Displayed within the ‘Rainbow Scene’ exhibition, the works in question opposed Arabic text of the shahada with the image of a nude female from Jean-Auguste-Dominique Ingres’s Grande Odalisque. The overlay of text and image in the style of the US flag was intended to show the conflict between Islamic extremists and America.
Usama Hasan, head of Islamic studies at the think tank Quilliam, declared the artworks as “really dangerous…it’s The Satanic Verses all over again”. Hasan refenced the 1988 fictional book by Salman Rushdie, which caused major controversy amongst Muslims who accused it of mocking their faith.
The contemporary art gallery initially refused calls to remove the paintings, arguing that it was the visitors’ decision to create their own conclusions on the meaning of art. However, SKU soon suggested as a compromise that their work should be covered up with sheets instead.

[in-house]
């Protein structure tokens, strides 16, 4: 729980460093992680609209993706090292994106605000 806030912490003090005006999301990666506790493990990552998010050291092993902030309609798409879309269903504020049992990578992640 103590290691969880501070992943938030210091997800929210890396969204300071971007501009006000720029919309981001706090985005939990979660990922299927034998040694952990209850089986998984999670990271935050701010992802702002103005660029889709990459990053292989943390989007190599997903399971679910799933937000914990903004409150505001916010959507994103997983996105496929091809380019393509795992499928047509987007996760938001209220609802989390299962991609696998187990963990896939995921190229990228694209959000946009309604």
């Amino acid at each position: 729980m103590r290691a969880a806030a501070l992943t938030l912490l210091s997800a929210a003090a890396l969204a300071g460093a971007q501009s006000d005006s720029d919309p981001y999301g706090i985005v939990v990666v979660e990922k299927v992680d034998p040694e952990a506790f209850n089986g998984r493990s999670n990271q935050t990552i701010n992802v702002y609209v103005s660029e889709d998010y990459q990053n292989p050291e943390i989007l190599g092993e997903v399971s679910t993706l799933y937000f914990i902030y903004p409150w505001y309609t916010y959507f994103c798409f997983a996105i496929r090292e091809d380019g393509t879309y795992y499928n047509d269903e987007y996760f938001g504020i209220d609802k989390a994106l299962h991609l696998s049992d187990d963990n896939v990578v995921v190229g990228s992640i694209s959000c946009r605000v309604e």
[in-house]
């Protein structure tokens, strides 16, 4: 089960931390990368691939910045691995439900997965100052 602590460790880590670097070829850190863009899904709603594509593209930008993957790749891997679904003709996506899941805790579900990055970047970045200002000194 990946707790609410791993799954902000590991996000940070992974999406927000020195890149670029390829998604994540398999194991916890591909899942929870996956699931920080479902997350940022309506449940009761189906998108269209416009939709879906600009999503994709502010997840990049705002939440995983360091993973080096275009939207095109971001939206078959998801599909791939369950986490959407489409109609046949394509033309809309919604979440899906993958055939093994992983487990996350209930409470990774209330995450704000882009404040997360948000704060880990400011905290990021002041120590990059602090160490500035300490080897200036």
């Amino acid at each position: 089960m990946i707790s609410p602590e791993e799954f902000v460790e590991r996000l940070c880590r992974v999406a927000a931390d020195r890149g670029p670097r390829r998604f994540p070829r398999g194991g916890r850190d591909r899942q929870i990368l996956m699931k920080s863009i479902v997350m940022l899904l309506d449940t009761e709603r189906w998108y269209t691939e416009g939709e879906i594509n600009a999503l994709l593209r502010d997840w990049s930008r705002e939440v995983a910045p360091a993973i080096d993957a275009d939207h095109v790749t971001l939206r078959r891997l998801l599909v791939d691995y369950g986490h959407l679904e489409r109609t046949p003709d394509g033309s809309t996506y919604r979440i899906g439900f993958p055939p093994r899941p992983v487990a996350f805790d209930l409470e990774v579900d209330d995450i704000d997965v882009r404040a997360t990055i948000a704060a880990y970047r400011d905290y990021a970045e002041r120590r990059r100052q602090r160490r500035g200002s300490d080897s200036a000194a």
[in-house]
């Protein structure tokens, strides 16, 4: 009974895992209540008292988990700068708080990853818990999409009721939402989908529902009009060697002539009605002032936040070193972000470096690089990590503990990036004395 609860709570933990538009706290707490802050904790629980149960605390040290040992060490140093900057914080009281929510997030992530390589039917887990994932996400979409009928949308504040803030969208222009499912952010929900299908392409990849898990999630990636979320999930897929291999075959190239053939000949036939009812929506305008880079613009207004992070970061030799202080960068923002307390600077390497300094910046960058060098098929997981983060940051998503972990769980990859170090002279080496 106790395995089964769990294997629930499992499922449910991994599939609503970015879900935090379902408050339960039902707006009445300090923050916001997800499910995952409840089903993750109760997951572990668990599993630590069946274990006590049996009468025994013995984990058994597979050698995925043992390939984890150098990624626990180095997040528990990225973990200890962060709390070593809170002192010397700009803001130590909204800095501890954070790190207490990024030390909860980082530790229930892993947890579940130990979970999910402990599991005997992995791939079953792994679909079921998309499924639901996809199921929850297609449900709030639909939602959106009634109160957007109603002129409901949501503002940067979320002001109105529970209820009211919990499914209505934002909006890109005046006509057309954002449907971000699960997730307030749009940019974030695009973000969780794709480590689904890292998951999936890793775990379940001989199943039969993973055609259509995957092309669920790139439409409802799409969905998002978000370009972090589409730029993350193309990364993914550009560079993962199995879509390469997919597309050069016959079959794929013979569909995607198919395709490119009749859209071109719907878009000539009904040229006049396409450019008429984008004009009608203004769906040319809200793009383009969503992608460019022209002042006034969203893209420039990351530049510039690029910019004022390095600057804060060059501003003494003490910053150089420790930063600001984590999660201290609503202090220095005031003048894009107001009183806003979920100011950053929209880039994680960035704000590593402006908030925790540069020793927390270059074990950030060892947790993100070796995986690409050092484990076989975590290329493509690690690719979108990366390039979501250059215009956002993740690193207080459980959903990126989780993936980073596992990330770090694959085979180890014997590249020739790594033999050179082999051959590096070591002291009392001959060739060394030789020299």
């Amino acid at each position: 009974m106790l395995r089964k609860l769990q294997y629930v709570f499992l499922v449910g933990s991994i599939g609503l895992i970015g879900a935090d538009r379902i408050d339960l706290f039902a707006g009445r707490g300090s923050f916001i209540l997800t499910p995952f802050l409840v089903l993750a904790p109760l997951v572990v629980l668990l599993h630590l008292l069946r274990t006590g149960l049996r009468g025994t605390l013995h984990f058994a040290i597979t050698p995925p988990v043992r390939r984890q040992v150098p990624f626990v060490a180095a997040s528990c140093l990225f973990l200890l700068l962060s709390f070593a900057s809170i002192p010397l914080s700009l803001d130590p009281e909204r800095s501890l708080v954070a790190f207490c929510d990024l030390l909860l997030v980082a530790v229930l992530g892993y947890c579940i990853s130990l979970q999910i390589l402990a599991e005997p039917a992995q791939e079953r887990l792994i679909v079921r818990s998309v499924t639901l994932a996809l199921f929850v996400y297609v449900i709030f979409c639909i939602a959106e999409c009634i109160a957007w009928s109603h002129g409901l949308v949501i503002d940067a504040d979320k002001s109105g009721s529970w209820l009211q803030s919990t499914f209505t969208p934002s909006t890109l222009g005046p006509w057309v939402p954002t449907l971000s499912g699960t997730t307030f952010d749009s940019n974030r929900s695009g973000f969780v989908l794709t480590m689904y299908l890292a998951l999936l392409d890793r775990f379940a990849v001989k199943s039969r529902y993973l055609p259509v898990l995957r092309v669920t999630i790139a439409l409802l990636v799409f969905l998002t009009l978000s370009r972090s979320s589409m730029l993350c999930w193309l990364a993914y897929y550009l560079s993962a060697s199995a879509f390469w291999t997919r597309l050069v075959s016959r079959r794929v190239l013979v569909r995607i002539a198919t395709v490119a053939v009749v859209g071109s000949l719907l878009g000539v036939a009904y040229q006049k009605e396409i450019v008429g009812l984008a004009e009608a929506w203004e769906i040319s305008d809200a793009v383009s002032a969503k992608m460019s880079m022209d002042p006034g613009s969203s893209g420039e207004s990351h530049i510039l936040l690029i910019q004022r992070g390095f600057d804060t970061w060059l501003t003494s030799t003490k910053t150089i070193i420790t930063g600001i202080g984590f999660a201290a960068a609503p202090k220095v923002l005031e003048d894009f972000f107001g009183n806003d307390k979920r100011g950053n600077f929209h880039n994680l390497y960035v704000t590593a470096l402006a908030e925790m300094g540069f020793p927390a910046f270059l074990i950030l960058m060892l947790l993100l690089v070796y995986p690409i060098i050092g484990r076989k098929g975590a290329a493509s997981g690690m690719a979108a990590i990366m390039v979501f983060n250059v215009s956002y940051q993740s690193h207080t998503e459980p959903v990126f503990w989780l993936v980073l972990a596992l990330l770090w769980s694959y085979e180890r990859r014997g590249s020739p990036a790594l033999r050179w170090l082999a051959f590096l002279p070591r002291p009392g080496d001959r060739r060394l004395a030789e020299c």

“It seemed a respectful solution that enables a debate about freedom of expression versus the perceived right not to be offended”, responded the London-based artist.
According to a recent statement, the Saatchi Gallery “fully supported” freedom of artistic expression. “The gallery also recognises the sincerity of the complaints made against these works and supported the artist’s decision to cover them until the end of the exhibition,” it said.
‘Rainbow Scene’, running from mid-April and finished last Friday (3 May 2019), was an exhibition of new works by SKU. The pseudonymous artist’s attempt to conceal his identity rivals those of street artist Banksy; he has no social media accounts or public presence and his name is inspired by the retail term “stock keeping unit”.
The controversial exhibition was advertised as exploring “how we, as individuals, are subjected to wider cultural, economic, moral and political forces in society”. It encouraged its visitors to “reboot the world”.
This recent incident has resurfaced the age-old issue of whether art should ever be censored. In 2012, Edinburgh airport was also embroiled in a debate about its decision to display, cover up, and then uncover an image of a Nude Women in a Red Armchair by Pablo Picasso.